Early in the morn we caught the Mazhandu Family Bus Service bus No. 3 to Zambia’s capital, Lusaka. The road and the railway, both in pretty good nick, flirted with each other as they headed east. Mopane scrub became baobab and mulobezi teak, which became sugar cane, which became cattle farms interspersed in the miombo woodlands, with the red saplings maturing into yellow and green canopies.
The belting blue bus picked up passengers from towns on and near the highway, and filled up soon enough. Towns that lived only for the buses. Dogs slept in the sun, women balanced sacks of grain or trays of tomatoes, carrots, okra, capsicums, eggplants, and oranges; men hawked green bananas at the bus windows. A yellow plastic booth sold airtime vouchers. Streets were lined with wooden and tin booths, laying second hand clothes out on the pavement.
A Seventh Day Adventist church was surrounded by abandoned brick buildings where a gander pecked at the rubbish. A sky blue herbal clinic, a mustard-coloured ‘Praise the Lord’ auto shop. A minivan went past, so full one passenger balanced outside the window with his legs inside and his fingers gripping the window’s frame. THANK GOD! was sprawled across the van’s rear. On exiting one town, our impatient driver nearly collected a woman who was a bit slow on getting off the bitumen. Thank God, indeed.
We had a ten minute lunch break under a towering grain silo on the railway. The usual greasy roadside diner food with dirty toilets where you paid for the cleaner.
I encouraged Sam to read some Harry Potter.
‘I don’t think so; I would like to decline your offer.’
Where the heck did that come from? We negotiated a different challenge; he was to write a summary of me, written in a letter to Harry Potter.
Dear Daniel Radcliffe the actor of Harry Potter,
Let me tell you about my father.
My father is 49 years old, his is James Andrew Best. We call him Jabber. He takes me to the Africa trip up to 7 months. Dad has seen the 50 billion dollar note in Zimbabwe.
It is now just over 2 months since dad had start of the trip.
He is a Doctor. He has white short beard around his face. He is a little bit tough and sometimes angry and has wine and beer and coffee.
He did the head dance. He has been to Africa without me in 1970s or 1980s.
He is kind usually. Overall, He was born in May 10th 1966.
Cheers Samuel Best.
When I sent it to my wife, I assured her I was having other beverages besides wine, beer and coffee.
As we approached the capital traffic thickened on roads being widened and upgraded by the Chinese. Again crossing the railway, teaming with pedestrians on the tracks, we entered the city. A billboard from a church announced a ‘City Wide Miracle Crusade. Theme: JESUS.’
Lusaka, with its jammed roads, jostling sidewalks and medium scale high rise, is the sort of place you don’t carry a bag that could be potentially stolen unless you have to and you don’t go out at night alone unless you’re desperate. It was a relief to get behind the hostel’s electric fence.
I noticed as we travelled further towards the centre of Africa, the number of white people, referred to by the Swahili term ‘mzungu’, was getting less and less. Sam and I were the only wazungu (the plural) in the hostel. The word literally translates as ‘aimless wanderer’ and was first used to describe European explorers from the 18th Century, who had a disconcerting propensity to get lost. I considered it a very apt term to describe the two of us.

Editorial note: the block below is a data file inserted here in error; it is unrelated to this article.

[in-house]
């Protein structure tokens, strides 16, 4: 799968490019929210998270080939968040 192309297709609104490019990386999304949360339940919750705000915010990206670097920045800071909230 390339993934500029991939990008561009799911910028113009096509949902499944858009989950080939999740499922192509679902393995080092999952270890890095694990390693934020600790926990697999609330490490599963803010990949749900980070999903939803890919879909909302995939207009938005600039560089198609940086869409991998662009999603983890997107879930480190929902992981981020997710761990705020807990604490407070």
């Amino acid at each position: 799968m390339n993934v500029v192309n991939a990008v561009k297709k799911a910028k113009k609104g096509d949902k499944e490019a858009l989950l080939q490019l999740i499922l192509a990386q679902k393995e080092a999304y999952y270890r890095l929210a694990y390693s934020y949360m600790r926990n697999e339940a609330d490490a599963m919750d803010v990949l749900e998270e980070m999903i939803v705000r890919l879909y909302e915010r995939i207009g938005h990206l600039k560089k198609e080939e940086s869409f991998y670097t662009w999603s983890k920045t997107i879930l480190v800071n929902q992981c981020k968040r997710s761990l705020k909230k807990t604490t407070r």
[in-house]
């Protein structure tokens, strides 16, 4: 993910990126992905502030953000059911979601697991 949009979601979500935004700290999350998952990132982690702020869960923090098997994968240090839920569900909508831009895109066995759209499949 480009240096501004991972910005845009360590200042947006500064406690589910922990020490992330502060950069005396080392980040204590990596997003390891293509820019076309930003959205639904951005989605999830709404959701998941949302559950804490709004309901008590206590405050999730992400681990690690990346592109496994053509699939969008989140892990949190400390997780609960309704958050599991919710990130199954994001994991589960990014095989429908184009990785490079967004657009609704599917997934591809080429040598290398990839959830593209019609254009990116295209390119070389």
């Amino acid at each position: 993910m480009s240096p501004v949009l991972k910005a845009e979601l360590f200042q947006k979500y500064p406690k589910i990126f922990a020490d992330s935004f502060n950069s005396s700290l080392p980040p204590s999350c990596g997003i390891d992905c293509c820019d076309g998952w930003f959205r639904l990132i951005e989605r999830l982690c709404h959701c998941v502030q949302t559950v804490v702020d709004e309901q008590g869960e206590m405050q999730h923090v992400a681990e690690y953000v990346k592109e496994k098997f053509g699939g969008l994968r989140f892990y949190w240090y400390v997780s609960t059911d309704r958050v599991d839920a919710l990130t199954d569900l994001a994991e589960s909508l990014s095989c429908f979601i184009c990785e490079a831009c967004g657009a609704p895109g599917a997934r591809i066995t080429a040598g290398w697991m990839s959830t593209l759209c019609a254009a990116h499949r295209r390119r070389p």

As I organised dinner while Sam chilled in the room, I was approached by a couple of guys playing pool, asking if I wanted to join them. Feeling fairly out of place, I appreciated and accepted the kind offer. Kelvin and Mdala, a refrigeration technician and scientist turned car salesman, respectively, were locals who used the hostel as a safe watering hole. They quizzed me about the trip and Sam and were intrigued.
‘So where is Sam now?’
‘Here he comes.’
Sam bounced down into the open lounge area.
‘He is a big unit, James.’
‘Yes, he will be taller than me soon.’
Sam came over to us, and said (loudly), ‘We are the only white people here!’
Kelvin and Mdala and several others in the bar cracked up.
‘Yes Sam, that is true.’
Sam turned and pointed to Mdala.
‘Are you poor?’
‘No I am not Sam. Are you?’
‘No, I am not. I am glad you are not poor.’
Sam bought himself a Sprite and bounced back to the room shouting, ‘They are not poor!’
Mdala and I swapped email addresses and I headed back to the room, shaking my head.
The next day was a catch up day of school, shopping and running repairs. On Skype, Benison ribbed me about Sam’s description of me, I decided to get her back. Sam was given the challenge of describing her to Hermoine and Ron.
This is the description of my mum called Benison Anne O’Reilly. She has bushy multibrown hair like Hermione. She likes Reading, watching shows like Tuders (sic) and Miss Fishers.
She dislikes eels, messy rooms and camp in the rain. She gets cross at Matthew Best sometimes. She also dislikes dog poo, anacondas and Tricky* stealing Charlie’s** food. She goes to work at North Sydney. She makes books about autism.
Benison’s joke name is called medicine. She also likes tidiness, Lulu the cat and emails. She is kind and makes house tidy but not as tidy as Singapore and organises homework that I have to do. Her brother and sister are called Cameron and Roslyn and her parents are called Gran and Grandad. Gran and Grandad are old but healthy and their bodies are well.
Overall she is lovely and makes her house clean.
Well, at least I am not a neat freak. Though I must agree she is lovely.
* The dog.
** One of our cats.